Oklahoma with him, but
they wouldn't attend his chapel services. His middle brother, Gideon, wanted
nothing more to do with God after he'd lost his wife and child in the influenza
epidemic of '87, and since Elijah had also lost his fiancée, Marybelle Atkins,
Gideon couldn't understand why Elijah didn't feel the same. And Clint, the
youngest of the brothers and still a bachelor, was at odds with the Lord too
after so many losses. They should be
here, he thought, with that old familiar ache. Lord, please draw them back to You.
"The Lord has blessed our work," he told the Gilberts. "Or perhaps folks come to the chapel because they need divine reassurance at this time of such big changes in their lives."
The Gilberts nodded in approving agreement, but Elijah knew Gideon would have said something like, "Maybe they think the more they show up here in chapel, the more likely the Lord will grant them the one hundred sixty acres claim of their choice. Or they don't have anything else to do while they wait to claim their land."
Perhaps it was presumptuous to call the big tent that sheltered them from the blistering sun and spring rains a chapel, much less a church, but for now it was all the church they had, and he was grateful for it. Hadn't the Hebrews worshipped God in the open desert air, all those years they wandered in the wilderness?
He was about to greet the congregation when Mr. Gilberts said, "Did you see the pretty lady sitting in the back? The one in the dark bonnet? She came in during the hymn. Can't remember seeing her before."
Elijah followed the direction of Gilbert's nod. He couldn't see the woman's face at the moment, because her head was bowed and the bonnet she wore hid her features, but as if she felt the scrutiny, she raised her head just then. He saw sky-blue eyes set in a heart-shaped face with a peaches-and-cream quality to it—she must be scrupulous about wearing a hat under the hot western sun. Her hair, what little of it he could see, was auburn. Her petite frame was clothed in serviceable calico.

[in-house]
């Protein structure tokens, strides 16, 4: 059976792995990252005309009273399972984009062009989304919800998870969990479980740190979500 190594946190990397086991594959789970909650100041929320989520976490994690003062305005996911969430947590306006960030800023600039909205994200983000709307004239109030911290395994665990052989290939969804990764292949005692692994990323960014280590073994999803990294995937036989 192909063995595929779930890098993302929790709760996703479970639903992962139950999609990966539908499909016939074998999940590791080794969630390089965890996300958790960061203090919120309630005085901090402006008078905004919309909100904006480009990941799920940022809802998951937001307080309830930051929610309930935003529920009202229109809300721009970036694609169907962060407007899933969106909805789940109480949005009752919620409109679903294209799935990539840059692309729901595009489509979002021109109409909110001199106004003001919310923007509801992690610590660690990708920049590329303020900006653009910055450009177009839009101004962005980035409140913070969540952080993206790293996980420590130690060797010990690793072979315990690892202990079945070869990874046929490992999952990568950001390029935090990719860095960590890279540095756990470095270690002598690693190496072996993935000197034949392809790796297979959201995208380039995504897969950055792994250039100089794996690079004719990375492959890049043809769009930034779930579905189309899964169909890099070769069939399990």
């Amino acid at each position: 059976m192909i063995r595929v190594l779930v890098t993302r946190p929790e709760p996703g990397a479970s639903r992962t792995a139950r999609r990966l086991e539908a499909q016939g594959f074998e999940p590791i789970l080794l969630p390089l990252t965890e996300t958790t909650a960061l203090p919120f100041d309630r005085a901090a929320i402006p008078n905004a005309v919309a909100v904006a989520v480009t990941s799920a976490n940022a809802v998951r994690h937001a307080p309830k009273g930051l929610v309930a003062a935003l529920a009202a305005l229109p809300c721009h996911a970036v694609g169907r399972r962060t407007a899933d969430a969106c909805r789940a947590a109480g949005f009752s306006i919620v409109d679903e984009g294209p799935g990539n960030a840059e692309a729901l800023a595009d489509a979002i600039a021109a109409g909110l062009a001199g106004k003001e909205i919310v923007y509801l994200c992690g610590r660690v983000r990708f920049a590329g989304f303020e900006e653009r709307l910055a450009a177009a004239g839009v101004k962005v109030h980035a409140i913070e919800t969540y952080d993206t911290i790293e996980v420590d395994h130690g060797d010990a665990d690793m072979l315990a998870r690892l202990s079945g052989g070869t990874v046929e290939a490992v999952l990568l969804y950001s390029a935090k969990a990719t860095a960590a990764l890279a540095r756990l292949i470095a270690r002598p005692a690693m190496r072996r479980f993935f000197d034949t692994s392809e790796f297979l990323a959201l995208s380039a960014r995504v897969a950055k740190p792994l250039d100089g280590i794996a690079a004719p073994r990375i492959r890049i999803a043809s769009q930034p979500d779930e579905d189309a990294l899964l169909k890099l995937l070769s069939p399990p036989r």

Her blue eyes looked troubled, and he wondered why. Who was she? He thought he'd met everyone who came to his daily services, if not all the inhabitants of this tent city. But newcomers were arriving daily in anticipation of the Land Rush, so she must be a new arrival. He'd have to make it a point to introduce himself after the service in case she was in need of assistance, as a woman alone very well might be. As the pastor of the freshly-sprung-up encampment, his ministry consisted of helping the would-be homesteaders with their needs as much as it did preaching. He was merely doing his duty.
Of course, she might not be alone after all, he reminded himself. Her husband might be buying supplies at one of the tent stores that had sprouted like weeds after a good rain, dealing with livestock, or like his brothers, not a believer.
"Yessir, she sure is a pretty gal," Gilbert murmured, as if afraid Elijah wouldn't see that for himself.
Elijah wondered what Mrs. Gilbert must think of her husband noticing other ladies, but he darted a glance at her, and Cassie was still smiling.
"We thought we ought to point her out to ya, Reverend," she said with a wink. "It isn't good for a man to be alone. You ought to go meet her, after the service."
Elijah sighed. At least they hadn't spoken loud enough for any of the other worshippers to hear. "The Lord calls some of us to singleness," he said. "I am one of them."
Neither of the Gilberts looked convinced, but he was thankful when they didn't press him on the point. He hadn't told anyone in the tent city about his lost fiancée, nor did he intend to. And in any case, there was no time to discuss it further.
Laurie Kingery is a central
author and veteran E.R. RN who has written twenty-five historical romances,
first as Laurie Grant and now writing Christian
historicals under her own name for Love Inspired Historicals. She won the
Reader's Choice for short historicals in 1994 and was a finalist in the 2010
Carol Awards in short historicals by the American Christian
Fiction Writers for THE OUTLAW'S LADY. Her website is http://www.lauriekingery.com. Her
April 2014 release will be the first book in Love Inspired Historicals'
"Bridegroom Brothers" continuity, set in the Oklahoma Land Rush of
1889. Her next installment in the "Brides of Simpson Creek" series,
also from Love Inspired Historicals is A HERO IN THE MAKING, July 2014.
To purchase her book:
Laurie Kingery is giving away a copy of The Preacher's Bride Claim. The giveaway is only available to
be entered in the book giveaway, leave a comment along with your email address.
enter the book giveaway twice -- once on each spotlight post. (It's not too
late to go back and leave a comment on yesterday's post.) U.S.
Off to read another great book!
Sandra M. Hart